An anonymous reader quotes a report from The Register: Ahead of its first day in a U.S. federal claims court in Washington DC, Oracle has outlined its position against the Pentagon's award of the Joint Enterprise Defense Infrastructure (JEDI) cloud contract to Amazon Web Services. Big Red's lengthy filing questions the basis of Uncle Sam's procurement procedure as well as Amazon's hiring of senior Department of Defense staff involved in that procurement process. Oracle's first day in court is set for 10 July. The JEDI deal could be worth up to $10 billion over 10 years. The Department of Defense handed the contract to AWS after deciding that only Amazon and Microsoft could meet the minimum security standards required in time. Oracle's filing said that U.S. "warfighters and taxpayers have a vested interest in obtaining the best services through lawful, competitive means... Instead, DoD (with AWS's help) has delivered a conflict-ridden mess in which hundreds of contractors expressed an interest in JEDI, over 60 responded to requests for information, yet only the two largest global cloud providers can clear the qualification gates." The company said giving JEDI, with its "near constant technology refresh requirements", to just one company was in breach of procurement rules. It accused the DoD of gaming the metrics used in the process to restrict competition for the contract. Oracle also accused Amazon of breaking the rules by hiring two senior DoD staff, Deap Ubhi and Anthony DeMartino, who were involved in the JEDI procurement process. Ubhi is described as "lead PM." A third name is redacted in the publicly released filing. The DoD, which is expected to make an offer to settle the case in late August, said in a statement: "We anticipate a court decision prior to that time. The DoD will comply with the court's decision. While the acquisition and litigation processes are proceeding independently the JEDI implementation will be subject to the determination of the court." The 50-page filing can be found here (PDF).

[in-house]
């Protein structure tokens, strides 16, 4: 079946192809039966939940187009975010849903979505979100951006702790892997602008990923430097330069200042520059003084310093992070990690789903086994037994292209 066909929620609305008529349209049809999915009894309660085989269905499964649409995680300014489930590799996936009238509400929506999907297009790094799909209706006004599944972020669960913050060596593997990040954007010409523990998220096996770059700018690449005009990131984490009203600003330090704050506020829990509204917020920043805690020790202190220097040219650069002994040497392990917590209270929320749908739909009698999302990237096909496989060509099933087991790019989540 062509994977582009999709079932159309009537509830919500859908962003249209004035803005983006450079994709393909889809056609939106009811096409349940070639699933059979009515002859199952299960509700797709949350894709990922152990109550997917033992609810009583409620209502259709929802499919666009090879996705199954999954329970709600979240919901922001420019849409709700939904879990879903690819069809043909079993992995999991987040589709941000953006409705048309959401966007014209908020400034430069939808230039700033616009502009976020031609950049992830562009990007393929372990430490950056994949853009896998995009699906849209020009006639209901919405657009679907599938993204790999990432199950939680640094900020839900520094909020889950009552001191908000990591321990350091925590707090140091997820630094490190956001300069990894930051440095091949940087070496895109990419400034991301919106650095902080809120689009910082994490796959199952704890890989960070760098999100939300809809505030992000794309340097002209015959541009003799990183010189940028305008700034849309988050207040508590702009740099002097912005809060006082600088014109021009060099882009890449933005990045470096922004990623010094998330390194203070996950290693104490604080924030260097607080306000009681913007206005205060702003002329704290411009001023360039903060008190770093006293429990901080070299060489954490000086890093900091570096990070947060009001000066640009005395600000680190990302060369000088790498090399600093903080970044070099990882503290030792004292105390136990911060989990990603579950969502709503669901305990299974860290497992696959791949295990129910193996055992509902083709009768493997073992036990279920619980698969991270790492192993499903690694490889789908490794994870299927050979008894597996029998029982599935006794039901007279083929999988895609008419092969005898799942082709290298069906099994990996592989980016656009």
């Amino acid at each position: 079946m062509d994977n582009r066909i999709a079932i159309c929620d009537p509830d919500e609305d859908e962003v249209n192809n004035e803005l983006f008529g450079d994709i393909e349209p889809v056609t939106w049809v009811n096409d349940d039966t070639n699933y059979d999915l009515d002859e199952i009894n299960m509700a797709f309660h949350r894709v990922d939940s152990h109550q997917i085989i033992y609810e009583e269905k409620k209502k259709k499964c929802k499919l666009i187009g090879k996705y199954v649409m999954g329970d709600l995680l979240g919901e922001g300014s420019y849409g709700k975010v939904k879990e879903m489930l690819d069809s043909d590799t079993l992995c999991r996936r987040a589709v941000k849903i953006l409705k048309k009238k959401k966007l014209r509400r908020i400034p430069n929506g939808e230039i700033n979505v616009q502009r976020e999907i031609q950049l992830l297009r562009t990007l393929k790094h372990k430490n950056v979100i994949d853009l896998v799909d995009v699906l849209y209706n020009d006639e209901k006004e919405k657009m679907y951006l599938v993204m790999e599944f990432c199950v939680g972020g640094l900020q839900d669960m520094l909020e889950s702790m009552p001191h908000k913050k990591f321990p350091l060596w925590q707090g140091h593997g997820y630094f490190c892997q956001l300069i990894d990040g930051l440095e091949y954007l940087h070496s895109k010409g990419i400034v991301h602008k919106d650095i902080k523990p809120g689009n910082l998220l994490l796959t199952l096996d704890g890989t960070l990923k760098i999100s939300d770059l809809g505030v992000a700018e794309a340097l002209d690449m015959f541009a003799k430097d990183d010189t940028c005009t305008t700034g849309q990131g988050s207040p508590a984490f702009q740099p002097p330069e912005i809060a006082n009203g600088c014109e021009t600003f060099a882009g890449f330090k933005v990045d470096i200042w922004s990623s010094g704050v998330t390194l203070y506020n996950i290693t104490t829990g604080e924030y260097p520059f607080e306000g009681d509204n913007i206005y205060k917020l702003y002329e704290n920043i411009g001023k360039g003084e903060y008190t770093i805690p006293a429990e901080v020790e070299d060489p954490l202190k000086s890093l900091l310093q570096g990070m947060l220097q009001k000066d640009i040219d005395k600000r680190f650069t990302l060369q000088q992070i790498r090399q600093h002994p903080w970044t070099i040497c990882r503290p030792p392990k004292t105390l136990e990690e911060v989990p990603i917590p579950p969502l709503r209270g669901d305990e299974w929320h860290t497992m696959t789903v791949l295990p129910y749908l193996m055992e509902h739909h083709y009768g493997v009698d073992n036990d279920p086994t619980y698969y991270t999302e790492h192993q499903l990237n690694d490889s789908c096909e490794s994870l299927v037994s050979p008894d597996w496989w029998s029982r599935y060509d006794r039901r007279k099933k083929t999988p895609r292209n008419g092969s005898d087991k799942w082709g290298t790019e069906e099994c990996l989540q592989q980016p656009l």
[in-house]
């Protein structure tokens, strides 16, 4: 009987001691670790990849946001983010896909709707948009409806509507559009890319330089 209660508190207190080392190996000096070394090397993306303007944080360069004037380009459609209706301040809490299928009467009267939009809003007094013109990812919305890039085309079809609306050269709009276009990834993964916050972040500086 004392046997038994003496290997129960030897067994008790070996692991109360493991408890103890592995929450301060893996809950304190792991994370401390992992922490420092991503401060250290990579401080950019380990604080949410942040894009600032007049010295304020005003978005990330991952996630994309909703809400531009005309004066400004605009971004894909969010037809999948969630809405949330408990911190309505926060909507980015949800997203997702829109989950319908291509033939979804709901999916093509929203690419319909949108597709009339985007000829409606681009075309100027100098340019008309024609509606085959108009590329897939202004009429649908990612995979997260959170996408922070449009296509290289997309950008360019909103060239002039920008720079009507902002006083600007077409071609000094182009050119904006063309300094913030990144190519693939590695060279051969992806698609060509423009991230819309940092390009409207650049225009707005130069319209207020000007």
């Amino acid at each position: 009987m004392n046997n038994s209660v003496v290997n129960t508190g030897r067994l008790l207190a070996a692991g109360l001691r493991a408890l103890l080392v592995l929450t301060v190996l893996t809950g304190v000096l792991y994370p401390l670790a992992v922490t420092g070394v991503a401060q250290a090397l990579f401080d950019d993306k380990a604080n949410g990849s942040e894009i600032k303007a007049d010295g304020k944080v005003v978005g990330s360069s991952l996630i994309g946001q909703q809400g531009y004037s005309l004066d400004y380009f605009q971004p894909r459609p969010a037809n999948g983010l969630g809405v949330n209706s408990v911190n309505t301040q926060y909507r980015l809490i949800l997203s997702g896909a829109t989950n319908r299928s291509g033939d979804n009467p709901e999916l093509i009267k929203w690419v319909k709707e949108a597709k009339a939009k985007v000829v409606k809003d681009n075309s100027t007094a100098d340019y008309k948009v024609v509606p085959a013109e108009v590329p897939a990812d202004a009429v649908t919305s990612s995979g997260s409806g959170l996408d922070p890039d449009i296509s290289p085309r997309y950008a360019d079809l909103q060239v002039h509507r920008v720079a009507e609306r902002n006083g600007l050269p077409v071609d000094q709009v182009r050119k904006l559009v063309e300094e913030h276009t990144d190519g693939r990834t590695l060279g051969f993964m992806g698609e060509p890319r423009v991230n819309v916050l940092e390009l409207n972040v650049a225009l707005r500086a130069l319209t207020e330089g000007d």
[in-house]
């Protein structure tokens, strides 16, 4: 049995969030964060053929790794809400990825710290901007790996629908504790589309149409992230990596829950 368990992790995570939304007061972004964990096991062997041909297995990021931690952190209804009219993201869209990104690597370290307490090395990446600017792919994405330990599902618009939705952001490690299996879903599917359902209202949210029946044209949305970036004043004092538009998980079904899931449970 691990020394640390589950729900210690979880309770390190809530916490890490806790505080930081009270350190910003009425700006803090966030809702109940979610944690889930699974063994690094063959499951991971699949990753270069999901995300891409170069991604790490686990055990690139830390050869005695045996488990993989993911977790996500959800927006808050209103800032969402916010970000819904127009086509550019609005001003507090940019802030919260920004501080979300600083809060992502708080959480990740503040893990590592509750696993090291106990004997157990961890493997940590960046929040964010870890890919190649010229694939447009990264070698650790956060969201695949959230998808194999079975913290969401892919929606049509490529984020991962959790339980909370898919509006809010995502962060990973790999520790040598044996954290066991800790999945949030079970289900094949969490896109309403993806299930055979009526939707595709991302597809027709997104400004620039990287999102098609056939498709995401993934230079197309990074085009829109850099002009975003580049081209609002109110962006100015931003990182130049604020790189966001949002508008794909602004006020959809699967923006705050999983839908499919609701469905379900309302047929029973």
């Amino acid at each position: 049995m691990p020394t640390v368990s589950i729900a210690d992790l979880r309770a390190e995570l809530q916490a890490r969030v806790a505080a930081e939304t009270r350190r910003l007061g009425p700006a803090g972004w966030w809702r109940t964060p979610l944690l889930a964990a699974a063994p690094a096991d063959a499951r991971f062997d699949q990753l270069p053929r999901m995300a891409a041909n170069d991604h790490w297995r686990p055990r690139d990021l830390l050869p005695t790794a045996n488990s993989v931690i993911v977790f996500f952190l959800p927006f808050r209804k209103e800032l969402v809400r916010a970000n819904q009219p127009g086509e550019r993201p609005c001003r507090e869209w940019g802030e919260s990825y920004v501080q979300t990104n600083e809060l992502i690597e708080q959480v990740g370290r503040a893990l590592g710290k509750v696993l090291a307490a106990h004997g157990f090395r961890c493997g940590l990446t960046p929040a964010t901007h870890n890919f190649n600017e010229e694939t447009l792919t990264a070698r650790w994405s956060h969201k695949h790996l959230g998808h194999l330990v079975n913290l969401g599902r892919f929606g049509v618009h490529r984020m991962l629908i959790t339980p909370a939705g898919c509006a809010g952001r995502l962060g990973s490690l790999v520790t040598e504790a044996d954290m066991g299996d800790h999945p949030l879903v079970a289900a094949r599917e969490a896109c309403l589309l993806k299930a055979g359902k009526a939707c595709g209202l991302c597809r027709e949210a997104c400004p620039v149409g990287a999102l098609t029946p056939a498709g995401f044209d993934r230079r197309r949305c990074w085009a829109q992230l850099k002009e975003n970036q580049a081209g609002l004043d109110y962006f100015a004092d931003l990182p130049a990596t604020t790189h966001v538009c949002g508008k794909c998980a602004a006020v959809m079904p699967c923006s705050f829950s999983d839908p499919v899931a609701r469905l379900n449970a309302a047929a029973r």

Choice To Pay Ransomware Might Be Simpler Than You'd Think

Tue, 07/02/2019 - 10:50
The conventional wisdom about ransomware is that when local governments pay the ransom, it encourages more criminals to launch more attacks. But that's not necessarily the case, experts say. From a report:The costs of recovering from a ransomware attack are often greater than the cost of the ransom. The victims of ransomware attacks are typically targets of opportunity, and cities generally aren't the primary targets. Corporations are -- and they often pay up. "The fact is, paying a ransom does not create a market," said Forrester Research's Josh Zelonis. "There already is a market." Riviera Beach and Lake City, Florida, paid a combined $1.1 million in ransom over about a week in June. Meanwhile, Atlanta spent $17 million restoring systems rather than pay a $50,000 ransom last year. Baltimore is likely to spend $10 million restoring its own systems refusing to pay a $75,000 ransom this year. The disruption to its city services may cost another $8 million. For some cities, the best response might be to pay the ransom, then use the millions of dollars that would have been spent on recovery to strengthen cyber defenses before the next attack. "If you don't learn from the past, you will end up being ransomed again," said Deborah Golden, the new head of Deloitte's cyber consultancy. Whether a city pays, doesn't pay, or has yet to be attacked, prevention will often save money.

China Is Forcing Tourists To Install Text-Stealing Malware at its Border

Tue, 07/02/2019 - 08:06